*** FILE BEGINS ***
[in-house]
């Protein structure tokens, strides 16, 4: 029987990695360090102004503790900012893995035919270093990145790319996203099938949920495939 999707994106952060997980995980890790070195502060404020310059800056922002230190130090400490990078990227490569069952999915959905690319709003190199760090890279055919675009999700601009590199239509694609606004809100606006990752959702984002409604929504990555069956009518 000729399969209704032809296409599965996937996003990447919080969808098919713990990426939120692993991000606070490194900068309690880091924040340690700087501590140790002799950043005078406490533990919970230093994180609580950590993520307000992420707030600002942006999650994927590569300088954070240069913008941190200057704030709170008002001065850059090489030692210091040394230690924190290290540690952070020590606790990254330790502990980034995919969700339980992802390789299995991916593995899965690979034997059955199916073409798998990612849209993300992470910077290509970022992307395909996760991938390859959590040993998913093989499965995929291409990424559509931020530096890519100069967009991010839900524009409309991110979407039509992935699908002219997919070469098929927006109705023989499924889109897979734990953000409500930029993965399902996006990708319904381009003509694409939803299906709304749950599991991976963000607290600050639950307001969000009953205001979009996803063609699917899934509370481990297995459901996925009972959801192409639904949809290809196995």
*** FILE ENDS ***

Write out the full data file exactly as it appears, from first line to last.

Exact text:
[in-house]
């Protein structure tokens, strides 16, 4: 029987990695360090102004503790900012893995035919270093990145790319996203099938949920495939 999707994106952060997980995980890790070195502060404020310059800056922002230190130090400490990078990227490569069952999915959905690319709003190199760090890279055919675009999700601009590199239509694609606004809100606006990752959702984002409604929504990555069956009518 000729399969209704032809296409599965996937996003990447919080969808098919713990990426939120692993991000606070490194900068309690880091924040340690700087501590140790002799950043005078406490533990919970230093994180609580950590993520307000992420707030600002942006999650994927590569300088954070240069913008941190200057704030709170008002001065850059090489030692210091040394230690924190290290540690952070020590606790990254330790502990980034995919969700339980992802390789299995991916593995899965690979034997059955199916073409798998990612849209993300992470910077290509970022992307395909996760991938390859959590040993998913093989499965995929291409990424559509931020530096890519100069967009991010839900524009409309991110979407039509992935699908002219997919070469098929927006109705023989499924889109897979734990953000409500930029993965399902996006990708319904381009003509694409939803299906709304749950599991991976963000607290600050639950307001969000009953205001979009996803063609699917899934509370481990297995459901996925009972959801192409639904949809290809196995």